Plaintiff has also alleged a retaliation claim in her complaint at paragraph 15. Title VII prohibits employers from taking adverse employment action or discriminating against an employee simply "because he has opposed any practice made an unlawful employment practice by this subchapter, or because he has made a charge, testified, assisted, or participated in any manner in an investigation, proceeding, or hearing under this subchapter." 42 U.S.C. § 2000e--3(a). "[U]nlawful retaliation occurs when an employer takes an adverse employment action against an employee for opposing impermissible discrimination." Rogers v. City of Chicago, 320 F.3d 748, 753 (7th Cir. 2003). A plaintiff may proceed under the direct or indirect method to prove a claim of retaliation in violation of Title VII. Coleman v. Donahoe, 667 F.3d 835, 859 (7th Cir. 2012).

Under the direct method, a plaintiff must show that: "(1) she engaged in statutorily protected expression; (2) she suffered an adverse action by her employer; and (3) there was a causal link between the protected expression and the adverse action." Alexander v. Gerhardt Enter., Inc., 40 F.3d 187, 195 (7th Cir. 1994). The causal nexus can be met through either direct evidence, such as an admission by the employer, or through a "convincing mosaic of circumstantial evidence" permitting that same inference. O'Leary v. Accretive Health, Inc., 657 F.3d 625, 630 (7th Cir. 2011). Plaintiff presents circumstantial evidence. To satisfy the convincing mosaic approach, plaintiff may demonstrate: "(1) suspicious timing, ambiguous statements and other bits and pieces from which an inference of retaliatory intent might be drawn; (2) evidence that similarly situated employees were treated differently; [or] (3) evidence that the employer offered a pretextual reason for an adverse employment action." Jajeh v. County of Cook, 678 F.3d 560, 570 (7th Cir. 2012) (citing Coleman, 667 F.3d at 860).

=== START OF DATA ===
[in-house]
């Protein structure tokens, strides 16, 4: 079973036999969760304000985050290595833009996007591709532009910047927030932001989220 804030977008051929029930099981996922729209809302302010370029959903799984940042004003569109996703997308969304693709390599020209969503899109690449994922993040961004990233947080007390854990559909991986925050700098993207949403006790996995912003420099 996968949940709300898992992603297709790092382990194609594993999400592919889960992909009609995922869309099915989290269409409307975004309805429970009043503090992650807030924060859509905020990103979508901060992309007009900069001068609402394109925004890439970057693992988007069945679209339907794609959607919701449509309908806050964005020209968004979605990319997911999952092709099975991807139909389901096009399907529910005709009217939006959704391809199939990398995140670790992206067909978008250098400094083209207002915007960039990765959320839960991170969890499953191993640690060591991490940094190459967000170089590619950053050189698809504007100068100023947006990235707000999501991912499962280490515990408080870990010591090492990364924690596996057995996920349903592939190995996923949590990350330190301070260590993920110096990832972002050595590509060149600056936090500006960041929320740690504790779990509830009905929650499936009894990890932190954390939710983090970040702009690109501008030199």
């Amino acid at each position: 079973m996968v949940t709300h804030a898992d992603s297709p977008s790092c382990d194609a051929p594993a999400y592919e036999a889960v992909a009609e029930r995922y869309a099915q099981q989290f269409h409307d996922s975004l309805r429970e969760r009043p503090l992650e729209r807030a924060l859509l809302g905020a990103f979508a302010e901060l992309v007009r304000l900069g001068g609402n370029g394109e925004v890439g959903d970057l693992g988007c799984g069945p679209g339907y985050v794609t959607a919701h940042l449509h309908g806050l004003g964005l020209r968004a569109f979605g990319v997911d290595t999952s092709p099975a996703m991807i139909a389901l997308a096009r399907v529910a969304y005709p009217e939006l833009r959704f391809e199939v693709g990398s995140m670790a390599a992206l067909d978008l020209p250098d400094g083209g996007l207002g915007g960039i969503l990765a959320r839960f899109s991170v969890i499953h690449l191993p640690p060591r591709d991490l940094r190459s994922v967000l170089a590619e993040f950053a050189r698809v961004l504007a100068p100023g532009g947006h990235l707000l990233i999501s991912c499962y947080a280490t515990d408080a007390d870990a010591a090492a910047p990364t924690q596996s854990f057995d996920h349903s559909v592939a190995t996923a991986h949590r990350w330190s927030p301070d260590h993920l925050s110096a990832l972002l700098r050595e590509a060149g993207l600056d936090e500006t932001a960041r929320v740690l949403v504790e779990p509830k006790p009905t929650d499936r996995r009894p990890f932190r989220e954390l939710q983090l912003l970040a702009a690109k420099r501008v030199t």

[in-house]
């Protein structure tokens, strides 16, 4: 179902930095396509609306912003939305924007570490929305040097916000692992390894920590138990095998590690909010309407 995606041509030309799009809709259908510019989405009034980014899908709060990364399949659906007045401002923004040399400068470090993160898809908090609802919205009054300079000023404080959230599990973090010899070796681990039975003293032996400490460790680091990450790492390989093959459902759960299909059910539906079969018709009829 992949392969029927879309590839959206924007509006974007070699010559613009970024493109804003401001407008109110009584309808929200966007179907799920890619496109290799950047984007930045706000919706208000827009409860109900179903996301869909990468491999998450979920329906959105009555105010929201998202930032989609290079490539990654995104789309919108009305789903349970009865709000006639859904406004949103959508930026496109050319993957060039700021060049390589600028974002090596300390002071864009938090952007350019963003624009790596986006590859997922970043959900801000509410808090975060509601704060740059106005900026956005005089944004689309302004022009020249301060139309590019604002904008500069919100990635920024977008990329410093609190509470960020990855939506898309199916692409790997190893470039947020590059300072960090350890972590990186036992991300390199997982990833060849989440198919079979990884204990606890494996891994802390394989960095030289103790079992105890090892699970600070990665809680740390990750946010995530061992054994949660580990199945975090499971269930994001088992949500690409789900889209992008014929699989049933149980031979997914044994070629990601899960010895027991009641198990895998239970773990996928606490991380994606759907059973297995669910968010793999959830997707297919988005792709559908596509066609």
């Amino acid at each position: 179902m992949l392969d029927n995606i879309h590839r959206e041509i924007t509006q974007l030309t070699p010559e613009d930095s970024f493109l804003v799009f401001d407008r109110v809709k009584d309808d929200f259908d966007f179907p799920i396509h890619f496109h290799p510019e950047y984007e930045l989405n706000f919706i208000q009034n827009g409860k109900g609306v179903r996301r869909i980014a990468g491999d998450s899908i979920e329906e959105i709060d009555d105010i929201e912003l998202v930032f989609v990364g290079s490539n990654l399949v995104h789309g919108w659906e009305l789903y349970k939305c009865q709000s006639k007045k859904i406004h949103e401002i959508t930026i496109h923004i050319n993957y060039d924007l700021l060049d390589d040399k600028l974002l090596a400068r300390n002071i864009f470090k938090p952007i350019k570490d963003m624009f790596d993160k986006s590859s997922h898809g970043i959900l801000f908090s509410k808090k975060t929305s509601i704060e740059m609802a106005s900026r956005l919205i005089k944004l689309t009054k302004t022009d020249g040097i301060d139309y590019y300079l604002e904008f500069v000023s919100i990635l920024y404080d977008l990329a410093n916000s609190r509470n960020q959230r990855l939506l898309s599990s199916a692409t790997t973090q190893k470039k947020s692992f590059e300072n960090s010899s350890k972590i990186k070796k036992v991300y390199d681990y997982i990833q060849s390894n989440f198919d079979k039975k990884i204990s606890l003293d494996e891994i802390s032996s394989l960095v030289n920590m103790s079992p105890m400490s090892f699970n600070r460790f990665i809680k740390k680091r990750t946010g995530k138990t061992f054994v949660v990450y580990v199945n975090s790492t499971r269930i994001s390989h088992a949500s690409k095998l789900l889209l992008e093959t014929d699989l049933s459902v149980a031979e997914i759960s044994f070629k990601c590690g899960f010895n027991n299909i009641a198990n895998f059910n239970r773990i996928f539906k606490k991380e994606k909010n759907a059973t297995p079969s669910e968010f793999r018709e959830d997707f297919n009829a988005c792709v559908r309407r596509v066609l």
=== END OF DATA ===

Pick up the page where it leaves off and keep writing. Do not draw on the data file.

Plaintiff has failed to demonstrate a sufficient causal nexus between her complaint and her alleged termination. Plaintiff points to the short amount of time that passed between the complaint and her alleged termination, and alleges that Marchand knew of her complaint by the time she was terminated in February. Timing alone, however, is insufficient to demonstrate a causal nexus. O'Leary, 657 F.3d at 635 ("temporal proximity between an employee's protected activity and an adverse employment action is rarely sufficient to show that the former caused the latter."); Scaife v. Cook County, 446 F.3d 735, 742 (7th Cir. 2006) ("Close temporal proximity provides evidence of causation and may permit a plaintiff to survive summary judgment provided that there is other evidence that supports the inference of a causal link.").

Nor has plaintiff provided evidence that a similarly situated employee was treated differently, or that defendant's reason for her termination was pretextual. As a result, plaintiff has not demonstrated her claim under the direct method.